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Electricity evolution

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Monday 8 January 2018 11:18am

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The Otago Energy Research Centre brings together research from across the academic disciplines focusing on the transition to a more resilient, sustainable low-carbon future. The breadth of this is highlighted by the work of the centre’s two co-directors, Dr Michael Jack and Associate Professor Ivan Diaz-Rainey, in this and the following story. Energy management and energy demands are changing: we need to be ready.

There is growing awareness that New Zealand needs more renewable electricity generation, and greater electrification of heat and transport to deliver on necessary greenhouse gas (GHG) emission reductions.

But one of the problems with renewable sources like solar and wind is their variability – solar obviously peaks during the middle of the day and changes day to day, while wind fluctuates with weather conditions.

Electricity supply from these renewable sources, therefore, varies hugely and does not necessarily coincide with the widely varying electricity demand from consumers. 

University of Otago researchers are working on a major collaborative research project, funded by the Ministry of Business Innovation and Employment, which aims to ensure that New Zealanders have access to reliable, safe and affordable renewable electricity. The Renewable Energy and the Smart Grid (GREEN Grid) programme is looking at power management and at future trends in renewable electricity generation and household demand. The aim is to help better plan for the future.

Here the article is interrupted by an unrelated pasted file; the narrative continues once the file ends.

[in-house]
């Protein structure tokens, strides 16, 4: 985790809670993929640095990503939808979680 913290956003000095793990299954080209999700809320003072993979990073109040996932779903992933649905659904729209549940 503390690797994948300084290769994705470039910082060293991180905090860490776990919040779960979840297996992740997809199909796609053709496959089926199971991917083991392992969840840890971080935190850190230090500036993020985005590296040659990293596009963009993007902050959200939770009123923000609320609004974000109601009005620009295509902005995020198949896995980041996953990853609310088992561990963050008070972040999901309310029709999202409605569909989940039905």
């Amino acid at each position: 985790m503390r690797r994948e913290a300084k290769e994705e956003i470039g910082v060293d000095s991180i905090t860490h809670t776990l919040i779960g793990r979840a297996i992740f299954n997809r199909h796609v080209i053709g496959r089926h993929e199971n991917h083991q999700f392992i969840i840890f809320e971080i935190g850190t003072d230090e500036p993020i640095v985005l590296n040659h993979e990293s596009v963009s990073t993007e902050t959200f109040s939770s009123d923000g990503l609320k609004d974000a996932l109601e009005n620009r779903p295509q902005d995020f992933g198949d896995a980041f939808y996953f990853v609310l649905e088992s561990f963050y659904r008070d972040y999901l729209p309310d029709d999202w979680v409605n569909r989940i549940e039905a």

Dr Michael Jack, who is co-director of the Otago Energy Research Centre (OERC), is leading research into domestic energy requirements, monitoring household energy use to better understand what is being used and when.

His study is also documenting emerging trends in appliance ownership, smart devices, household generation (e.g. rooftop solar), electric vehicles, batteries and home energy management systems, and researching how they could impact future demand.

It’s clear to Jack that the status quo is set to change – energy management is shifting at both an individual household and a national level, and warns we need to prepare.

Enabling greater renewables requires managing peak electricity demand and ensuring demand flexibility.

“As an example, charging electric vehicles could put a huge demand on the network during peak evening usage, a time when domestic consumers are already cooking, heating their homes and using hot water.

"We need smart ways of shifting electricity use to off-peak demand periods like the middle of the night or to times when there is excess renewable generation."

New Zealanders also need to better understand the impact of renewable energy use beyond individual consumption.

A solar-powered household, for instance, consumes less electricity and feeds its surplus energy back into the power grid – at times when electricity is needed the least.

While this currently has little national impact, ultimately traditional electricity requirements will reduce as more households capable of generating their own energy increases – and that will affect all of New Zealand.

Traditional business models for energy supply will become unsustainable. The electricity supplier still has to maintain a countrywide network of lines to cope with increasing peaks in demand while, at the same time, selling less electricity. Electricity companies and the way consumers are charged for electricity will need to evolve to these changes. 

This study is addressing some big questions:

  • What can households and businesses do to better manage individual requirements in a way that is future-proof?
  • How can new technologies help?
  • What would prompt people to adopt different energy sources and practices?
  • How can demand and supply be matched as renewables increase?
  • What will a future electricity company look like?

Funding

  • Ministry of Business, Innovation and Employment